Orkambi-maker among sponsors of CF Ireland’s conference

US pharma Vertex in talks with HSE to reduce high price of cystic fibrosis drug

Graffiti on Charlemont Place, Dublin: the Orkambi drug which improves lung function and reduces hospitalisation would cost €160,000 per patient annually at its initial price.   Photograph Nick Bradshaw

Graffiti on Charlemont Place, Dublin: the Orkambi drug which improves lung function and reduces hospitalisation would cost €160,000 per patient annually at its initial price. Photograph Nick Bradshaw

 

The US pharmaceutical company that manufactures Orkambi has provided €15,000 in sponsorship to Cystic Fibrosis Ireland, the charity has confirmed.

In recent months, CF Ireland has lobbied hard for Orkambi to be provided free to cystic fibrosis patients but has also called on the maker of the drug, Vertex Pharmaceuticals, to significantly reduce the price it is seeking from the Health Service Executive.

Talks between Vertex and the HSE on approving the drug for over 500 Irish patients have been adjourned until the new year, with some progress reported by sources close the negotiations.

CF Ireland said the funding received from Vertex was used to support its annual conference “to make it affordable for our hard-pressed families to attend”. Further sponsorship “for modest amounts” was received from three other pharma companies for the same purpose, it said.

The charity said it made a full declaration to the National Centre for Pharmacoeconomics last year when it made a submission on Orkambi. At the time, its total annual income from all sources was €4.3 million, according to chief executive Philip Watt.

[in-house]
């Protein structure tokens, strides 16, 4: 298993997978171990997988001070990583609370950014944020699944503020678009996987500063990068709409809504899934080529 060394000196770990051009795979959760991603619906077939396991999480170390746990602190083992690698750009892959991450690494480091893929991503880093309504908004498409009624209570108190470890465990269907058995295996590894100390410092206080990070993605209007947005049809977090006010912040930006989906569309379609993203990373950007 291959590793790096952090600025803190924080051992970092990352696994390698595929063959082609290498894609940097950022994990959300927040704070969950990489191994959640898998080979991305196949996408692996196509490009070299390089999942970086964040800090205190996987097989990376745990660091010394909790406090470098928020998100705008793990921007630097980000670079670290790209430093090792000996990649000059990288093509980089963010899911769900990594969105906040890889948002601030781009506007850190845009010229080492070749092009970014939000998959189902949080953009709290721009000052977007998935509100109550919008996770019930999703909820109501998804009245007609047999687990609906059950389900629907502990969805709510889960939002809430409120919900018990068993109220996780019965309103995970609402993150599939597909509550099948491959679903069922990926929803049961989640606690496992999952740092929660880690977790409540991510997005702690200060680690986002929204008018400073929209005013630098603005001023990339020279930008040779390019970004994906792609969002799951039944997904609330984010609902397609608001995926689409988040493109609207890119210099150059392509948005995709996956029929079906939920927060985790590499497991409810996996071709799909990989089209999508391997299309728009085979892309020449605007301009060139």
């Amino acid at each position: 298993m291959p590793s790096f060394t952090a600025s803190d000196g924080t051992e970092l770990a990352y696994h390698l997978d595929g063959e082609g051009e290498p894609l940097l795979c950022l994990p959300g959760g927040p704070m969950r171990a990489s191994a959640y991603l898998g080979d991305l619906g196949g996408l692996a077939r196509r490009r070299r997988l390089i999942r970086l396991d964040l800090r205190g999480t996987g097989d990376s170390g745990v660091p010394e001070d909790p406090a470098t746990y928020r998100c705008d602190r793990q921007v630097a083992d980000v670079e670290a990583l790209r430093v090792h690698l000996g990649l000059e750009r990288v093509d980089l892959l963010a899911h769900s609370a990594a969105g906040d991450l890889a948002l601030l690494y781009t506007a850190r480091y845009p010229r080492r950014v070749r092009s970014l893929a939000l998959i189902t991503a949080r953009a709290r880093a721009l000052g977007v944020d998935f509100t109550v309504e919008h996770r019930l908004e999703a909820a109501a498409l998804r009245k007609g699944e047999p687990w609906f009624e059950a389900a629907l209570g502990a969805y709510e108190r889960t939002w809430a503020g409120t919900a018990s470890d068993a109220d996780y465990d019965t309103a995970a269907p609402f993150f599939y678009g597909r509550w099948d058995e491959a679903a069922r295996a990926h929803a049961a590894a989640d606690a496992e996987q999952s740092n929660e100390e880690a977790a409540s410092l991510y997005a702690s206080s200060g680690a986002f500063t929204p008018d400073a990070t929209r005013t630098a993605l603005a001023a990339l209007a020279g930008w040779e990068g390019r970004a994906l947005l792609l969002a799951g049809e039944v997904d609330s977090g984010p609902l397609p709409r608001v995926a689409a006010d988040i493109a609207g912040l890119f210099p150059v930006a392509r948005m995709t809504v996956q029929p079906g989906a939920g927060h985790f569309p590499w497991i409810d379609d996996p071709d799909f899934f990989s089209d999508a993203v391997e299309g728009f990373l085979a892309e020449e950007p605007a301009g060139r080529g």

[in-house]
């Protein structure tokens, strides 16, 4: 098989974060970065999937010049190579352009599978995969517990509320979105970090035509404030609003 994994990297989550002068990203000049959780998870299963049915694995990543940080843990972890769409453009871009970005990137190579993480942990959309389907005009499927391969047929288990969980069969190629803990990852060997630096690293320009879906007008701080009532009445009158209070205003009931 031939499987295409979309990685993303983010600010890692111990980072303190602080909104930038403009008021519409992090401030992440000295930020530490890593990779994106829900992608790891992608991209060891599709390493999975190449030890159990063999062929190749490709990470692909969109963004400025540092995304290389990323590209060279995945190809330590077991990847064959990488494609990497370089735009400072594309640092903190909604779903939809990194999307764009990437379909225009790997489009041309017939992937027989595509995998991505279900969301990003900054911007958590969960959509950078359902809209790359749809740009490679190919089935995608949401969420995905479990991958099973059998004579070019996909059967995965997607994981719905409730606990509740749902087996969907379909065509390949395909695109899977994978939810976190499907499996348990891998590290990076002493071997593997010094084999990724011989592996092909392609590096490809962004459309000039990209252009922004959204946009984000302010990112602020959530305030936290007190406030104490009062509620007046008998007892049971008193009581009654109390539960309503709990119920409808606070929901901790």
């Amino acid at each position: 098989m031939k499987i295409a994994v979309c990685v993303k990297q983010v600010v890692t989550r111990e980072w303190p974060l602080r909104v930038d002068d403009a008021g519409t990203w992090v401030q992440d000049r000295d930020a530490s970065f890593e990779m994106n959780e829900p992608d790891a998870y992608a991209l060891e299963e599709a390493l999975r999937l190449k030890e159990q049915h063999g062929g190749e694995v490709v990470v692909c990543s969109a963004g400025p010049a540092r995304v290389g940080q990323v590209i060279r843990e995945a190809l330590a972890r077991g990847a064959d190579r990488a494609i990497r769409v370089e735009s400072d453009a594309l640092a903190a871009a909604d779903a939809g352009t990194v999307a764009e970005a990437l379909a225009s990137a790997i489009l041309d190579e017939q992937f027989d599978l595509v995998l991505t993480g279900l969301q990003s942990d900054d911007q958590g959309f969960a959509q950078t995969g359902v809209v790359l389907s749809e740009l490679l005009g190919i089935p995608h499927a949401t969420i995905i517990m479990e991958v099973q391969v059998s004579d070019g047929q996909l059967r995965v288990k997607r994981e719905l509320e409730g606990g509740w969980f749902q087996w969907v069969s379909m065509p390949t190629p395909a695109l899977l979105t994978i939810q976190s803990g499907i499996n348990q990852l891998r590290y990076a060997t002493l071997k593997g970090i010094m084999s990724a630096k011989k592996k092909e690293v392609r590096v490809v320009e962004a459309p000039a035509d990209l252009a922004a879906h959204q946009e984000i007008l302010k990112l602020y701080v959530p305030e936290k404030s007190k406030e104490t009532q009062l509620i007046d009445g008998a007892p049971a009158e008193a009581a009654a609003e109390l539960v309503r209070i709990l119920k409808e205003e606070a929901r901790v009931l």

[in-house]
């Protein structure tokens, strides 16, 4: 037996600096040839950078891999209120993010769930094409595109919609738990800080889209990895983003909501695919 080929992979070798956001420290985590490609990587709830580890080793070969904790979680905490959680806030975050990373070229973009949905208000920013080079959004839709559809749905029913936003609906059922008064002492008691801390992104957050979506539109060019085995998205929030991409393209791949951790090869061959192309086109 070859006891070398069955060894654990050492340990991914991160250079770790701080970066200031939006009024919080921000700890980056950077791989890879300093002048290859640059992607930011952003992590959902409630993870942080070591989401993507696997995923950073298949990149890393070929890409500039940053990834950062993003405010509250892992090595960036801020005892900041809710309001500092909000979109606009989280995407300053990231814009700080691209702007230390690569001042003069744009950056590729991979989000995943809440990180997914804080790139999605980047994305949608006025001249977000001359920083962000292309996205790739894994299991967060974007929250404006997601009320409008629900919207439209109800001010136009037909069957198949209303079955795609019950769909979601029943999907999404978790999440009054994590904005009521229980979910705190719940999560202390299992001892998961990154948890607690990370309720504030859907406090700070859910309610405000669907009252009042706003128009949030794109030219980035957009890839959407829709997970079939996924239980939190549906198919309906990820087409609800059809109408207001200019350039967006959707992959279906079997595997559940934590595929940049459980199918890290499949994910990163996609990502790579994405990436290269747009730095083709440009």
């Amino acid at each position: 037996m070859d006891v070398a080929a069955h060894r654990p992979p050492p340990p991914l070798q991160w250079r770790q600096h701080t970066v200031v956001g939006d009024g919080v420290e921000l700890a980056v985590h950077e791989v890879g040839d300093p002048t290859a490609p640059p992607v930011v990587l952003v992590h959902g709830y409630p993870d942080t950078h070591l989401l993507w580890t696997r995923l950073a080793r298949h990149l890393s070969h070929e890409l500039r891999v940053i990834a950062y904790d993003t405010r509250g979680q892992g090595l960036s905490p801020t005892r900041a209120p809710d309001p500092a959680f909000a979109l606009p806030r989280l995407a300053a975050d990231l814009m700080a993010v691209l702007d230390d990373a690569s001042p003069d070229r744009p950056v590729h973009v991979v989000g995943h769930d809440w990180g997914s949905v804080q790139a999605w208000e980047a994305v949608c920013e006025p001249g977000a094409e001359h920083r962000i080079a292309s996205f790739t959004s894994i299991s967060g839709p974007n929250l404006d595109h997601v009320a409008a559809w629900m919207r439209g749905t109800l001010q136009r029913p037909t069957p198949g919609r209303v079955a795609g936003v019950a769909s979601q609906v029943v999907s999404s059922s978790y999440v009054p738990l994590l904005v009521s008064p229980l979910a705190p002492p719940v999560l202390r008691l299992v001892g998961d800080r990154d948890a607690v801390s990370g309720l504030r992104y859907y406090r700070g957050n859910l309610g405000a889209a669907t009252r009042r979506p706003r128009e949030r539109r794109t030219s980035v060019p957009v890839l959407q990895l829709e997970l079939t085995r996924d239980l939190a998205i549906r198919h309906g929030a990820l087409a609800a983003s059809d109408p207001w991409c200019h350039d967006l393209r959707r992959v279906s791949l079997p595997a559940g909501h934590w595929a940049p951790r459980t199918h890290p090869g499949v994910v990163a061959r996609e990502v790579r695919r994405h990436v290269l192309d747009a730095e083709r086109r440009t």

The centre, which makes recommendations on drugs on cost-efficiency grounds, found against reimbursement for the treatment.

Expensive drug

Orkambi is available in Germany, the US and Austria, but authorities in Ireland, the UK and several other European countries have balked at its high price.

The treatment, which improves lung function and reduces hospitalisation for CF patients, would cost €160,000 per patient annually, or €400 million for the health service over five years, according to its initial price.

The HSE is willing to pay €75 million which would make it the sixth most expensive drug used by the Irish health system.

Prior to the resumption of talks, Minister for Health Simon Harris was highly critical of the price sought by Vertex and claimed CF patients were being used as “pawns”.

Orkambi, along with Kalydeco, another groundbreaking but expensive treatment from Vertex, might never had been developed without the support of the American CF Foundation. It ploughed about $150 million (€144 million) into Vertex to support research in exchange for a share of the royalties from any products this came up with. Last year, it sold these royalty rights to an investment company for $3.3 billion.

A spokeswoman for Vertex said it remained in open dialogue with the HSE and talks would resume on January 5th.